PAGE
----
For decades, we have had widely available algorithms for combining parallel edits of sequential data files like text files. The “diff3” algorithm compares two edits of a base file to find out what makes them different. It can then combine the two to get a result file which combines the changes from both edits. This is used all the time in merge-based version control systems, the first of which was “RCS” released in 1982. It later lead to CVS, then Subversion, Git, Bazaar, and other modern version control systems. The algorithms to “merge” files are at the heart of all of them.

But they only work on sequential data. For graph-structured data, there has been no equivalent, even though a human can usually figure out how to do the same thing (but it’s a lot of work). Creating an automated diff3 for graph-structure data has the potential to be a leap forward for artistic collaboration, since many common data types of interest on these projects are graph or object structures. It’s also a good model for the file structure of a whole project.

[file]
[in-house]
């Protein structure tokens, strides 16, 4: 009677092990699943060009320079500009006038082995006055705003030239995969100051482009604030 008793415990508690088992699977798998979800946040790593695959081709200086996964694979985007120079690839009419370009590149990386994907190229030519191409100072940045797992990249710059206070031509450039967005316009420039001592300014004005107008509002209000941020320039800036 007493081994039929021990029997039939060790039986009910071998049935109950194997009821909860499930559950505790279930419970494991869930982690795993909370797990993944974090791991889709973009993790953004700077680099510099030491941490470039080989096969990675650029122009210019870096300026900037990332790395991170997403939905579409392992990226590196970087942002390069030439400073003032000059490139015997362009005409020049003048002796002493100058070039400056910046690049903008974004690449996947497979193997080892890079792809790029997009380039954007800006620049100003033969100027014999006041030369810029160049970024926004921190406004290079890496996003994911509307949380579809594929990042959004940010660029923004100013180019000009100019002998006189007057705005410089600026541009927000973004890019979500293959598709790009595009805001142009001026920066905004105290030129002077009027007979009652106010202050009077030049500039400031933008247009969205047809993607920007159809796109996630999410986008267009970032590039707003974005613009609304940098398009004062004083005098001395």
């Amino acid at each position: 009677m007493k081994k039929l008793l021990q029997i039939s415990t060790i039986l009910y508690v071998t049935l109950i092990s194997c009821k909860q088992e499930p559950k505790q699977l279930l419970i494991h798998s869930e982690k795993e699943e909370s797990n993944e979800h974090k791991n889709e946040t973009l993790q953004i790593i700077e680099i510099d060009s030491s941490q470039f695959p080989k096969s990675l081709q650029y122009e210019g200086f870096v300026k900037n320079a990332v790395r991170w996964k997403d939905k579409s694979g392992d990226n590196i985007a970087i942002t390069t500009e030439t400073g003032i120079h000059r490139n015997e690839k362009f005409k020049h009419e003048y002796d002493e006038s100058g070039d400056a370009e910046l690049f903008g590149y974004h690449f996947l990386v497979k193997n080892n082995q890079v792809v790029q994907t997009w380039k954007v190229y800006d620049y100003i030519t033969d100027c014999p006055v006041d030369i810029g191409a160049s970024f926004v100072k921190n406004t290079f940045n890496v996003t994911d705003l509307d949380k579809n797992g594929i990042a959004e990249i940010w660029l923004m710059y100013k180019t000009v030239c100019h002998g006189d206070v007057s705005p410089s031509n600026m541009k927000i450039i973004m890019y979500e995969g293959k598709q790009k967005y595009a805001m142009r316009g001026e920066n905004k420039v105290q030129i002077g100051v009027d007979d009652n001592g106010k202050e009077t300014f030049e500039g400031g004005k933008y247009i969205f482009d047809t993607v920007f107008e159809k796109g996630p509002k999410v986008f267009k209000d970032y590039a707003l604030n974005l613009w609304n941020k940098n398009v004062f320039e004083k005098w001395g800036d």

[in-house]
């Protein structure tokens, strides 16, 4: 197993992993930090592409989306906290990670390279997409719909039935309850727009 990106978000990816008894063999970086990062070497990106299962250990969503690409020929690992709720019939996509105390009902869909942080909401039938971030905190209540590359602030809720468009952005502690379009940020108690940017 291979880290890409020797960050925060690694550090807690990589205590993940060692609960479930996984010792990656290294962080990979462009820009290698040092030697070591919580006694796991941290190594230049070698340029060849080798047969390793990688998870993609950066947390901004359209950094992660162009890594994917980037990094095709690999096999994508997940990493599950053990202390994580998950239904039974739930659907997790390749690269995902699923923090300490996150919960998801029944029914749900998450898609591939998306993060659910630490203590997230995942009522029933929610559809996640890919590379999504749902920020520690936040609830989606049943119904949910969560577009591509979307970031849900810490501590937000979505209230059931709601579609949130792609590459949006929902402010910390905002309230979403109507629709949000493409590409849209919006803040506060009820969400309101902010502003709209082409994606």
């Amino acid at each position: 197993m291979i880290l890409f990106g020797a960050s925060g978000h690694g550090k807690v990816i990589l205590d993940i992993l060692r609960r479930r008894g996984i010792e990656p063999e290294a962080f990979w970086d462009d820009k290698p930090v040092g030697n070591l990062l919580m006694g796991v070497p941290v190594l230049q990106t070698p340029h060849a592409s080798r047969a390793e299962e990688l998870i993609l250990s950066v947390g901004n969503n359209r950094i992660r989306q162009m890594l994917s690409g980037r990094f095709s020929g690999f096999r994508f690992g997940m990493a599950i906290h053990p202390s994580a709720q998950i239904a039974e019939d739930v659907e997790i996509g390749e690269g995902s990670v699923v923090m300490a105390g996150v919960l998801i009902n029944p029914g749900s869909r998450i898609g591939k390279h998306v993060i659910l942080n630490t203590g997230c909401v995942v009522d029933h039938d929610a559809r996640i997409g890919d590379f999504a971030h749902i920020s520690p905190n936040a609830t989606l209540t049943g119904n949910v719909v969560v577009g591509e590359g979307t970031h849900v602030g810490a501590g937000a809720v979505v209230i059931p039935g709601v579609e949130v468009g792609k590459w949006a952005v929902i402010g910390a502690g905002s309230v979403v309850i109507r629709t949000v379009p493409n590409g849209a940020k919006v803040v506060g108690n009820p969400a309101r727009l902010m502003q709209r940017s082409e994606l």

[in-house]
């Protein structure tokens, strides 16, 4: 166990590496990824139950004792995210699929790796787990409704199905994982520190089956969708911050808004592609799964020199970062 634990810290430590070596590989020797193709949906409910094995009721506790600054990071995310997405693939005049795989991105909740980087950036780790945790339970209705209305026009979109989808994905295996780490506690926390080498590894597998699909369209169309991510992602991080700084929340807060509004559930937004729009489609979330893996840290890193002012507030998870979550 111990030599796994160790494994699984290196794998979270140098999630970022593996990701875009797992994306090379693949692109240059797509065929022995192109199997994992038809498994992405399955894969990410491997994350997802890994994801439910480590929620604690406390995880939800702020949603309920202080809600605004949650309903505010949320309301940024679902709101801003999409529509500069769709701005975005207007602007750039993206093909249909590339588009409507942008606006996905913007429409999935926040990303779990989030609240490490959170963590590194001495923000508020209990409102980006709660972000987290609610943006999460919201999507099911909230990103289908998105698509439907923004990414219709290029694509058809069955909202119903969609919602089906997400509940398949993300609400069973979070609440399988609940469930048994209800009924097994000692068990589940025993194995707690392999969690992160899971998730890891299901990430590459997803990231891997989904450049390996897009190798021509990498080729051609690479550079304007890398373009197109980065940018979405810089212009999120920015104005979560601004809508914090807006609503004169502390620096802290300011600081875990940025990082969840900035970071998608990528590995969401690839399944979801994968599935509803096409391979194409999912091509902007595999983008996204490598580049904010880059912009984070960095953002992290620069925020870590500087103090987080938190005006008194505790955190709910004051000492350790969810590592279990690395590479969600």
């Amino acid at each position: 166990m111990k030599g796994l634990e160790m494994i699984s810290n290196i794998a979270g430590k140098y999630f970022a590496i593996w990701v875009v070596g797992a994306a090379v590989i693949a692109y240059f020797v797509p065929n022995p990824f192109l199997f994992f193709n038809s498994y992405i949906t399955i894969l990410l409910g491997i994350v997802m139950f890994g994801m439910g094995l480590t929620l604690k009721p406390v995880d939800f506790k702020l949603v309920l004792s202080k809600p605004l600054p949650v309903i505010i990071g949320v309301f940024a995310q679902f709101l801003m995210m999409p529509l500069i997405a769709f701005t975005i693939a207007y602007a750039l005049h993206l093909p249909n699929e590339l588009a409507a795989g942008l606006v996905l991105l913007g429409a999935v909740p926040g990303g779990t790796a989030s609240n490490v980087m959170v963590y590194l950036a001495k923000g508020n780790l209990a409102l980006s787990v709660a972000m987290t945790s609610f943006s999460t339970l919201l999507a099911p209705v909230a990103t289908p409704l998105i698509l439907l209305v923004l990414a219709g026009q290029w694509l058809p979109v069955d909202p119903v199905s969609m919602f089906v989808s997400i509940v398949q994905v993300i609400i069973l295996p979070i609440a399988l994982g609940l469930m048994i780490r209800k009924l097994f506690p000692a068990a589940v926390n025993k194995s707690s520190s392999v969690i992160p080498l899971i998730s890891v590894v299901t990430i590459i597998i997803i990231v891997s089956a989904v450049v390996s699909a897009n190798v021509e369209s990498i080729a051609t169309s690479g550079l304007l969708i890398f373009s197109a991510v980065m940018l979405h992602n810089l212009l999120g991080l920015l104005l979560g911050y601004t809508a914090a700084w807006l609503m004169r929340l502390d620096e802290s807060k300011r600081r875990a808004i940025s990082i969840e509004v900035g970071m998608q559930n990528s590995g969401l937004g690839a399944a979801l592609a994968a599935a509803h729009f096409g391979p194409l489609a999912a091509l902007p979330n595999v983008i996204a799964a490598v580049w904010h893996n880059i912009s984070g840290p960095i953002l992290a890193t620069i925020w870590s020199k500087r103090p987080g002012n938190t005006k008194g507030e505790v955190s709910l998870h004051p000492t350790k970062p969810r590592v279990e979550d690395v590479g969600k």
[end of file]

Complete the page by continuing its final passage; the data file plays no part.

Fortunately, computer scientists have not been idle, and I was able to find a paper (Eder & Wiggisser 2006), that outlines what I believe is a usable algorithm for our purposes. It works on “directed acyclic graphs” (which a well-behaved Blender file should be — cycles may not be impossible with Blender, but they should be broken anyway if they occur, and there are methods for doing that). The first step in solving this problem is to implement that algorithm in Python (possibly using a graph library, like graph-tool, shown here, although we could also implement the whole thing in Python).

Sometime ago, I made an explainer video describing the problem and what needs to be done to solve it: